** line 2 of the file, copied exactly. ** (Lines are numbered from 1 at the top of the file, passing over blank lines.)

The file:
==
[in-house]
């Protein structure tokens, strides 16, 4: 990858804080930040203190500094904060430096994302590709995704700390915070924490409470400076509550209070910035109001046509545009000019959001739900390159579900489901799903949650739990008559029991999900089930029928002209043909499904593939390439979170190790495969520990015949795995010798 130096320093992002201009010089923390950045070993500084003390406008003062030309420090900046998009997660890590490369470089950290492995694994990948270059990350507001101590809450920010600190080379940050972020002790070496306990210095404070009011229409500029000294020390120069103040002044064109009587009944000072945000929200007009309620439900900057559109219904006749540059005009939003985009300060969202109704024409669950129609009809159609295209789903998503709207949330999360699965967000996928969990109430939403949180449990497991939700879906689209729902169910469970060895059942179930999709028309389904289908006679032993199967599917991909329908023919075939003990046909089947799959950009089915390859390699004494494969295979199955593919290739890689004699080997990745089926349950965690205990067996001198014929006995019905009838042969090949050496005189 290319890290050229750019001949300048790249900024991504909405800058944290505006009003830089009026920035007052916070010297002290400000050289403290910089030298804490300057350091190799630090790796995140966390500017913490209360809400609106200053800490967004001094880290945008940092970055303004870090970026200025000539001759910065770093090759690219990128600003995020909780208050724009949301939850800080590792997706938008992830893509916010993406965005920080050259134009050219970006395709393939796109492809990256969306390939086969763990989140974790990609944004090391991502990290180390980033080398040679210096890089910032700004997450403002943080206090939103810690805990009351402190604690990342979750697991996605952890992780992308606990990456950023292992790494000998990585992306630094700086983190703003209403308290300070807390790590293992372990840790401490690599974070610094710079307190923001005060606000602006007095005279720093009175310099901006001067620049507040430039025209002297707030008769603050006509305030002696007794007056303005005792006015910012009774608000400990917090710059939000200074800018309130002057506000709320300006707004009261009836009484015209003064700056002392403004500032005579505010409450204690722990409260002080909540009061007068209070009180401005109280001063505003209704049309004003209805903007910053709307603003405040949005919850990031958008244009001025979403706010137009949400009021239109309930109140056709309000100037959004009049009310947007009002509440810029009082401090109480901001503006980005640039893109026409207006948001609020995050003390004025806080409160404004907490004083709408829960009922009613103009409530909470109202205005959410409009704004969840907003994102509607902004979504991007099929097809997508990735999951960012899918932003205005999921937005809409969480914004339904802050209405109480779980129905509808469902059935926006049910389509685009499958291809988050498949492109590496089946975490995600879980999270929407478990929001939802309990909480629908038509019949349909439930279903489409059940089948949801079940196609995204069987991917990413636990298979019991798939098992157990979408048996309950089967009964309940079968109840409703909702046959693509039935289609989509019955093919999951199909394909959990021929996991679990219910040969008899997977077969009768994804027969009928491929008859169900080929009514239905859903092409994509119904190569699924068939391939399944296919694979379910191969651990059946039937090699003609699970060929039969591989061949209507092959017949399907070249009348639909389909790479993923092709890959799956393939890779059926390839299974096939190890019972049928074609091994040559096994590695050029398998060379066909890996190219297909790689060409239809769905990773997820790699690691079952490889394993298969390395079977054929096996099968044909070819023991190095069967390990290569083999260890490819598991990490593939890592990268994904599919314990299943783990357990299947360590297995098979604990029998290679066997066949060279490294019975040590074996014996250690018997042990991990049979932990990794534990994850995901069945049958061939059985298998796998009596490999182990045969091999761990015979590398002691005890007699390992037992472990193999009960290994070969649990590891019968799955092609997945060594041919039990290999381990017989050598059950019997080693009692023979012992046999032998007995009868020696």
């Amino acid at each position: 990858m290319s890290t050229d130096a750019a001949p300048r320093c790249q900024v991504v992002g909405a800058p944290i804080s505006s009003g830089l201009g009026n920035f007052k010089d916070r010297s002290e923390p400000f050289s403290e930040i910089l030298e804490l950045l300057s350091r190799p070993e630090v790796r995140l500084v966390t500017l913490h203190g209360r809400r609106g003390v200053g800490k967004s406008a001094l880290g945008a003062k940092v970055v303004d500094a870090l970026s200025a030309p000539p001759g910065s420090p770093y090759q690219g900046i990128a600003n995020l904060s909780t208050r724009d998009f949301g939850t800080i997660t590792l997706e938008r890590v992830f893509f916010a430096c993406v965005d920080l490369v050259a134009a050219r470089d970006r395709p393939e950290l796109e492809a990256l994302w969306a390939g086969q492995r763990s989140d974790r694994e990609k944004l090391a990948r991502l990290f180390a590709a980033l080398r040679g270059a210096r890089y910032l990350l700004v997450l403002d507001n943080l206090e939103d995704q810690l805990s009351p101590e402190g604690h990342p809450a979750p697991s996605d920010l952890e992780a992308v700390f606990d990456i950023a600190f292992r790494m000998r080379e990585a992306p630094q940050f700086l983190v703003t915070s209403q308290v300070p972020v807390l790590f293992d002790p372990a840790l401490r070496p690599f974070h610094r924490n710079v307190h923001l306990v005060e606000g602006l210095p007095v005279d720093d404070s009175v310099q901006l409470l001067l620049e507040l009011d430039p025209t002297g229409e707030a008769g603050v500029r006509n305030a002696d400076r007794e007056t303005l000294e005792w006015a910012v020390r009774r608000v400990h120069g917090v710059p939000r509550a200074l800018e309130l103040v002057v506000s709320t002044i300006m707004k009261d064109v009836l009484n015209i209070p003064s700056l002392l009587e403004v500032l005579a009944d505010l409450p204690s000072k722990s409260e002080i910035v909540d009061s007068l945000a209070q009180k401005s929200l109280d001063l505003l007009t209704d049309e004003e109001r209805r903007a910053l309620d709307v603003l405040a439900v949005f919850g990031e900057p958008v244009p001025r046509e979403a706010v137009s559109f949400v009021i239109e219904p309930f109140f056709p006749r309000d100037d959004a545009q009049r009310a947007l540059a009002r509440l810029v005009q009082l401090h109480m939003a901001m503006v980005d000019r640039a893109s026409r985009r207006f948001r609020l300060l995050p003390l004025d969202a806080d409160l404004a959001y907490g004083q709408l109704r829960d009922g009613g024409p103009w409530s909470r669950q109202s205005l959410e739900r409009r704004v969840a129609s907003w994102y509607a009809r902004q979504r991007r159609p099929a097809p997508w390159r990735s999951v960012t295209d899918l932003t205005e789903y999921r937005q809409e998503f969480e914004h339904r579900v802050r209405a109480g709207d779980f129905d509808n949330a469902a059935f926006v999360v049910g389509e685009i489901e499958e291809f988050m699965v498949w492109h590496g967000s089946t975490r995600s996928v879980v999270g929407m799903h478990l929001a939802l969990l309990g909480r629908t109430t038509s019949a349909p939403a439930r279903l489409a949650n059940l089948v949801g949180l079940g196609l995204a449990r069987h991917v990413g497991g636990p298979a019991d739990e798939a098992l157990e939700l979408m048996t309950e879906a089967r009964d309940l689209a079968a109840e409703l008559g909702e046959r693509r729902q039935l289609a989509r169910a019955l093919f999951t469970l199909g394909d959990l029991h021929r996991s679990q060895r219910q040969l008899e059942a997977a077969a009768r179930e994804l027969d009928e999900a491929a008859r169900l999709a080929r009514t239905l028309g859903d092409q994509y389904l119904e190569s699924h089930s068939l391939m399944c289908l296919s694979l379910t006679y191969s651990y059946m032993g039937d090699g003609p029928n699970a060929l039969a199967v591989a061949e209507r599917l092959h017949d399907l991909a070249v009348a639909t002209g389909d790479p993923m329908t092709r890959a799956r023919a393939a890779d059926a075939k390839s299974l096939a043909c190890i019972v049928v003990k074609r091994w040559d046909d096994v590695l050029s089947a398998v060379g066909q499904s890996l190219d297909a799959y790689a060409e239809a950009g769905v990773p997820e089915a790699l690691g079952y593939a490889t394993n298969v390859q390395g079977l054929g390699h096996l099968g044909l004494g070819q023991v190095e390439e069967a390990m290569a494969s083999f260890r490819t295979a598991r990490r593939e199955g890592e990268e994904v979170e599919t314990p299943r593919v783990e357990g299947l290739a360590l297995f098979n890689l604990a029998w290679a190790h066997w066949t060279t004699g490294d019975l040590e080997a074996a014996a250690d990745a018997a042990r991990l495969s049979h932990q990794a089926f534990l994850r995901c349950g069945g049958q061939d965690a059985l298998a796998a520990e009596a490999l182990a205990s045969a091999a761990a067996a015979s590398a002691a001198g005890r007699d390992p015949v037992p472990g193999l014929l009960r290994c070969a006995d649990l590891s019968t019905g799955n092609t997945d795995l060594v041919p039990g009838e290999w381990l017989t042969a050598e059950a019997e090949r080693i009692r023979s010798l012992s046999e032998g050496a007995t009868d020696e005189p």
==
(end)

């Protein structure tokens, strides 16, 4: 990858804080930040203190500094904060430096994302590709995704700390915070924490409470400076509550209070910035109001046509545009000019959001739900390159579900489901799903949650739990008559029991999900089930029928002209043909499904593939390439979170190790495969520990015949795995010798 130096320093992002201009010089923390950045070993500084003390406008003062030309420090900046998009997660890590490369470089950290492995694994990948270059990350507001101590809450920010600190080379940050972020002790070496306990210095404070009011229409500029000294020390120069103040002044064109009587009944000072945000929200007009309620439900900057559109219904006749540059005009939003985009300060969202109704024409669950129609009809159609295209789903998503709207949330999360699965967000996928969990109430939403949180449990497991939700879906689209729902169910469970060895059942179930999709028309389904289908006679032993199967599917991909329908023919075939003990046909089947799959950009089915390859390699004494494969295979199955593919290739890689004699080997990745089926349950965690205990067996001198014929006995019905009838042969090949050496005189 290319890290050229750019001949300048790249900024991504909405800058944290505006009003830089009026920035007052916070010297002290400000050289403290910089030298804490300057350091190799630090790796995140966390500017913490209360809400609106200053800490967004001094880290945008940092970055303004870090970026200025000539001759910065770093090759690219990128600003995020909780208050724009949301939850800080590792997706938008992830893509916010993406965005920080050259134009050219970006395709393939796109492809990256969306390939086969763990989140974790990609944004090391991502990290180390980033080398040679210096890089910032700004997450403002943080206090939103810690805990009351402190604690990342979750697991996605952890992780992308606990990456950023292992790494000998990585992306630094700086983190703003209403308290300070807390790590293992372990840790401490690599974070610094710079307190923001005060606000602006007095005279720093009175310099901006001067620049507040430039025209002297707030008769603050006509305030002696007794007056303005005792006015910012009774608000400990917090710059939000200074800018309130002057506000709320300006707004009261009836009484015209003064700056002392403004500032005579505010409450204690722990409260002080909540009061007068209070009180401005109280001063505003209704049309004003209805903007910053709307603003405040949005919850990031958008244009001025979403706010137009949400009021239109309930109140056709309000100037959004009049009310947007009002509440810029009082401090109480901001503006980005640039893109026409207006948001609020995050003390004025806080409160404004907490004083709408829960009922009613103009409530909470109202205005959410409009704004969840907003994102509607902004979504991007099929097809997508990735999951960012899918932003205005999921937005809409969480914004339904802050209405109480779980129905509808469902059935926006049910389509685009499958291809988050498949492109590496089946975490995600879980999270929407478990929001939802309990909480629908038509019949349909439930279903489409059940089948949801079940196609995204069987991917990413636990298979019991798939098992157990979408048996309950089967009964309940079968109840409703909702046959693509039935289609989509019955093919999951199909394909959990021929996991679990219910040969008899997977077969009768994804027969009928491929008859169900080929009514239905859903092409994509119904190569699924068939391939399944296919694979379910191969651990059946039937090699003609699970060929039969591989061949209507092959017949399907070249009348639909389909790479993923092709890959799956393939890779059926390839299974096939190890019972049928074609091994040559096994590695050029398998060379066909890996190219297909790689060409239809769905990773997820790699690691079952490889394993298969390395079977054929096996099968044909070819023991190095069967390990290569083999260890490819598991990490593939890592990268994904599919314990299943783990357990299947360590297995098979604990029998290679066997066949060279490294019975040590074996014996250690018997042990991990049979932990990794534990994850995901069945049958061939059985298998796998009596490999182990045969091999761990015979590398002691005890007699390992037992472990193999009960290994070969649990590891019968799955092609997945060594041919039990290999381990017989050598059950019997080693009692023979012992046999032998007995009868020696």